A Virtual Tour of the National Veterans Art Museum


Artwork made by soldiers and combat veterans is as diverse as the military itself. 

Chicago is home to an armory of art created by members of our armed forces. With Memorial Day in mind, we visited the National Veterans Art Museum for a virtual tour. 

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TRANSCRIPT

Marc Vitali: There is visual art by the author Kurt Vonnegut, whose World War II experience shaped him as a writer and an artist.

There are photographs and paintings by women who served in Iraq and Afghanistan.

And there are documentary photos of the Vietnam War taken by László Kondor, a combat veteran from Chicago who later became Mayor Richard J. Daley’s official photographer.

It’s a museum with a mission.

Brendan Foster, executive director, National Veterans Art Museum: To collect, preserve and exhibit art created by veterans is very simply what the mission is, but really it is to bridge the gap between veterans and society, to share the veterans’ story.

A lot of people think well it’s a veteran’s museum and it’s for veterans but it really is for the greater society to learn about veterans and the veteran experience.

Being a non-veteran myself, there’s always a line that I’ll never be able to cross but by coming to the National Veterans Art Museum, I can better understand. It’s about understanding. It’s about talking about it.

Vitali: It opened 25 years ago as the Vietnam Veterans Art Museum with the backing of Mayor Richard M. Daley. The museum’s base is near Six Corners on the Northwest Side. But what is perhaps its most famous work is installed at the Harold Washington Library. “Above and Beyond” contains 58,000 dog tags, representing each member of the U.S. military who died in Vietnam. 

Many who survived found solace in creativity.

Maurice Costello is a Vietnam vet who made a series of self-portraits that depict his journey from innocence to experience. 

After 9/11, the museum expanded its scope to veterans of other conflicts. 

These portraits of soldiers were made on protective plates of body armor.

Other works depict war overseas – and the effect it had on the home front. Some of the art is fiercely political.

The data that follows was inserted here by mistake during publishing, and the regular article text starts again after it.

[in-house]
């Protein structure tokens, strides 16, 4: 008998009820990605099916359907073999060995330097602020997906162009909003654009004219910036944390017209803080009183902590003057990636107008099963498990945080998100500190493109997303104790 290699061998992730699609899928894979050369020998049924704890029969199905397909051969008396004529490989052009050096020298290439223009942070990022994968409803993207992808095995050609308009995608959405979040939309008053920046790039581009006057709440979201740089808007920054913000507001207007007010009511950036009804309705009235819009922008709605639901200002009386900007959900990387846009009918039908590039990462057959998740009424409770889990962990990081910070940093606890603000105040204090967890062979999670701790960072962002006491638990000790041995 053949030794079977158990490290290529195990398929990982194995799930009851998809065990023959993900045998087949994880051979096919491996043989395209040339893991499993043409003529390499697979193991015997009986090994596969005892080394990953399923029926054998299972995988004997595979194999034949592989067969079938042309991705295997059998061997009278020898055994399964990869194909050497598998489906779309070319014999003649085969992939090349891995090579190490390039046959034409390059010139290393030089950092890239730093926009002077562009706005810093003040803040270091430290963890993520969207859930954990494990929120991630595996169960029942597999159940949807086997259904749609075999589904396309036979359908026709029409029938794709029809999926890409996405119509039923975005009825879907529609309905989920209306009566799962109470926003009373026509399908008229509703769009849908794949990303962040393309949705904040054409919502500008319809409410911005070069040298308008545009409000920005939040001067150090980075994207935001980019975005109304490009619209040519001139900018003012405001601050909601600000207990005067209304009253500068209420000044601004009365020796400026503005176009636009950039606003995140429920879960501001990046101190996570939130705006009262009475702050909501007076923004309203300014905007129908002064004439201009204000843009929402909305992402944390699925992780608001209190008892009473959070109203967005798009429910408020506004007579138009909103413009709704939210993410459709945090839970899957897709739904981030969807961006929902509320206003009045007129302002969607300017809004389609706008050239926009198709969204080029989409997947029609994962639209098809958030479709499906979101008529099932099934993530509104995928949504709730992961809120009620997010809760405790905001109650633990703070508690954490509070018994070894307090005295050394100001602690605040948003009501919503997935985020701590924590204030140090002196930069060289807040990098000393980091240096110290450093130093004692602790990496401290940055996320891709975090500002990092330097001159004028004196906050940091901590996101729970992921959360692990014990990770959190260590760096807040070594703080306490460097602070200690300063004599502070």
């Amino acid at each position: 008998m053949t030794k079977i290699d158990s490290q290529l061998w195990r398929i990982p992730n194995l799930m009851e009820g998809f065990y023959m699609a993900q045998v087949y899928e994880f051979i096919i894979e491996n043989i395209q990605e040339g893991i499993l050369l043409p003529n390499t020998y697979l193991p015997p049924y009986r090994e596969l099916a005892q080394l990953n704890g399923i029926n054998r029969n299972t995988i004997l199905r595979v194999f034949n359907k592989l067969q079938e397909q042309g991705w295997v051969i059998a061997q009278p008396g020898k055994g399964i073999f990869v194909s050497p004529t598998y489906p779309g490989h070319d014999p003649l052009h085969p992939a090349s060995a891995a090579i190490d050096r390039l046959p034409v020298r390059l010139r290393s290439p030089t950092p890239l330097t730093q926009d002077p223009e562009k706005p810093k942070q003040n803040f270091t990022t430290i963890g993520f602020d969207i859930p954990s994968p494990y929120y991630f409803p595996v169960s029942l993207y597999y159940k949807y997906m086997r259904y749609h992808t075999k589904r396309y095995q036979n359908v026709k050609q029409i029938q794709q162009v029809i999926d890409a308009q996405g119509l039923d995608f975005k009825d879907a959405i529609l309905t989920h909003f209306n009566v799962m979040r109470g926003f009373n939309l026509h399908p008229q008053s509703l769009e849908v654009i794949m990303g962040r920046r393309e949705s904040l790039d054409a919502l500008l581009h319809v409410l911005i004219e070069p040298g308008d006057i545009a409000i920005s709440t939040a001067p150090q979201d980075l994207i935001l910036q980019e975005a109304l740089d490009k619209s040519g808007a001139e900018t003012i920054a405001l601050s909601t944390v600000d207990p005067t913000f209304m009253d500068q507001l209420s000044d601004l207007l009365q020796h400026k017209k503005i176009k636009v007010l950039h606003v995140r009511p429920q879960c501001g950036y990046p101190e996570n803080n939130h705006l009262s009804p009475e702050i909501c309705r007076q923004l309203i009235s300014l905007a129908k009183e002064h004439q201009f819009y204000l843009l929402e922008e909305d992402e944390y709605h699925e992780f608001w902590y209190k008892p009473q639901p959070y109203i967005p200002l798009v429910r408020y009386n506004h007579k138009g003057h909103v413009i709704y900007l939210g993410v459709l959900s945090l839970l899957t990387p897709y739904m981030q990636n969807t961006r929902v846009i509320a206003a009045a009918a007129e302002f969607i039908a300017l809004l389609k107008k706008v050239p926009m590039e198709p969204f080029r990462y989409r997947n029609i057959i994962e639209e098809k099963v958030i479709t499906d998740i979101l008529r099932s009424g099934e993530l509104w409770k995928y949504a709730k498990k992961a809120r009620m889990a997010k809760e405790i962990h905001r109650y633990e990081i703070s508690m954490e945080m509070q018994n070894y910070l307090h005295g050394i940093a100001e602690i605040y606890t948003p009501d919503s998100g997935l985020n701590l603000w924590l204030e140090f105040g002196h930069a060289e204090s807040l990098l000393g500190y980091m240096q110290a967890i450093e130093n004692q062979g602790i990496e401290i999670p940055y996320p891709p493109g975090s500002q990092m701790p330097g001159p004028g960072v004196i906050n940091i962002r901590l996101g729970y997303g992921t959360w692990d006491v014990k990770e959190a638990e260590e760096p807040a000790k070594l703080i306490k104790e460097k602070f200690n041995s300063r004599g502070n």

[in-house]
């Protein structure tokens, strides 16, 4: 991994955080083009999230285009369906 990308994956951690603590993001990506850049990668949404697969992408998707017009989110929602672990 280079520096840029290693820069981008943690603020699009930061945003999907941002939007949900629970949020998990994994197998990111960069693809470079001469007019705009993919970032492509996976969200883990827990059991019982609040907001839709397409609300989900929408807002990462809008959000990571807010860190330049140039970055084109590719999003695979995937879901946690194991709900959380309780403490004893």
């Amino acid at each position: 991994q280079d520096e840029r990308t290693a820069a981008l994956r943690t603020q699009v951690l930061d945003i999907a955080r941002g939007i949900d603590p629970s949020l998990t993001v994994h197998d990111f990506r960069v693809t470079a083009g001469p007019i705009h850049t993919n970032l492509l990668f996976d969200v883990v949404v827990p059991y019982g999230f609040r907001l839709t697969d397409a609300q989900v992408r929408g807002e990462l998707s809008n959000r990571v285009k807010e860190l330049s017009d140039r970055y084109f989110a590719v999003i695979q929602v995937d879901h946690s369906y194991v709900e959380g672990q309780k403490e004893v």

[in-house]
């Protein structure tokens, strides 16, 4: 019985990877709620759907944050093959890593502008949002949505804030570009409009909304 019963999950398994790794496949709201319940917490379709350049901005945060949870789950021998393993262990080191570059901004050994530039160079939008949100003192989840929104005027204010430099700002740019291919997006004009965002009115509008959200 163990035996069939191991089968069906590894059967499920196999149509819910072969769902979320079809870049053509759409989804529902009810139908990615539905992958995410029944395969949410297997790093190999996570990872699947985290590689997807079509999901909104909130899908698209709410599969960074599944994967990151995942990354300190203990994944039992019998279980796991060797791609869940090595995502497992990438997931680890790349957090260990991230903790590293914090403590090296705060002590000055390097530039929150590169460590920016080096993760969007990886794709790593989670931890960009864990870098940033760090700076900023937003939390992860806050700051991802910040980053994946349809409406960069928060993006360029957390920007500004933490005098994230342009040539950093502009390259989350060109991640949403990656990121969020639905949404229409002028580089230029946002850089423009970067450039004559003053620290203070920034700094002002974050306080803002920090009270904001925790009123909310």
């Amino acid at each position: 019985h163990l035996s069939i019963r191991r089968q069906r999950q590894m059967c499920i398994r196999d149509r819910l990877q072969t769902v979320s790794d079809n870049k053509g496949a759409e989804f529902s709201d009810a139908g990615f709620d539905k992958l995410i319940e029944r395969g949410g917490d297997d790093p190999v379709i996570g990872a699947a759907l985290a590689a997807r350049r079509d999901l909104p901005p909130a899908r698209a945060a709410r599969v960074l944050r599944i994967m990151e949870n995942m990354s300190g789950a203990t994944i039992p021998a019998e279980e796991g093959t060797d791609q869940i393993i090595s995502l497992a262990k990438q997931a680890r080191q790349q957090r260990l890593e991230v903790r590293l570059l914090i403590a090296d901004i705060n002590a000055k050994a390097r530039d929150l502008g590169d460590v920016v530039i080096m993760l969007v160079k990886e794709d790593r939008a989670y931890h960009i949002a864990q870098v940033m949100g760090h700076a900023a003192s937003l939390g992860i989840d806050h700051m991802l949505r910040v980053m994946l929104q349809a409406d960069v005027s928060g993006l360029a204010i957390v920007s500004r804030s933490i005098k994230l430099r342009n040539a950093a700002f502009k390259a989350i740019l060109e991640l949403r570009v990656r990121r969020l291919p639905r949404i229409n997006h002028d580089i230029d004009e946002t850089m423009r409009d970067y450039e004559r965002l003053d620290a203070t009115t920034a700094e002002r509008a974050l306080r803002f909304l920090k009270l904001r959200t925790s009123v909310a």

Foster: It’s up to the artists. We’re strictly apolitical. Obviously there’s going to be some work in the collection that may have some political context, but that’s not for us to decide what it means or is. If it’s great art, if it’s veteran-created art, it’s worth looking at.

Our collection is an individual snapshot into the mind of a veteran but when you look at it collectively, it’s about the veteran journey. We’re not only an art museum, but we’re a history museum.

These experiences really shape their lives, it shapes their art, and so you come to the museum and you might expect to see a lot of combat scenes, but that’s not what we are, not who we are.

Vitali: The museum staff looks forward to the day they can welcome visitors again.

Foster: The museum is closed for the time being, and we’re not gonna open until it’s safe for people to come back. It’s hard to come here and not see people but we’ll get back there and so we’re working on our greatest asset, which is our collection. We’re still working on getting our next exhibition, and we’re doing all that stuff so we’re ready on the backside of this. We’re gonna be good to go.


More on this story

The National Veterans Art Museum plans to open its next exhibition in September. The focus will be on the Chicago Vietnam veteran who became the official photographer to Mayor Richard J. Daley. We hope to catch up with them then. 

Below, watch our 2016 story about the art installation “Above and Beyond,” made up of 58,000 dog tags.

Follow Marc Vitali on Twitter: @MarcVitaliArts


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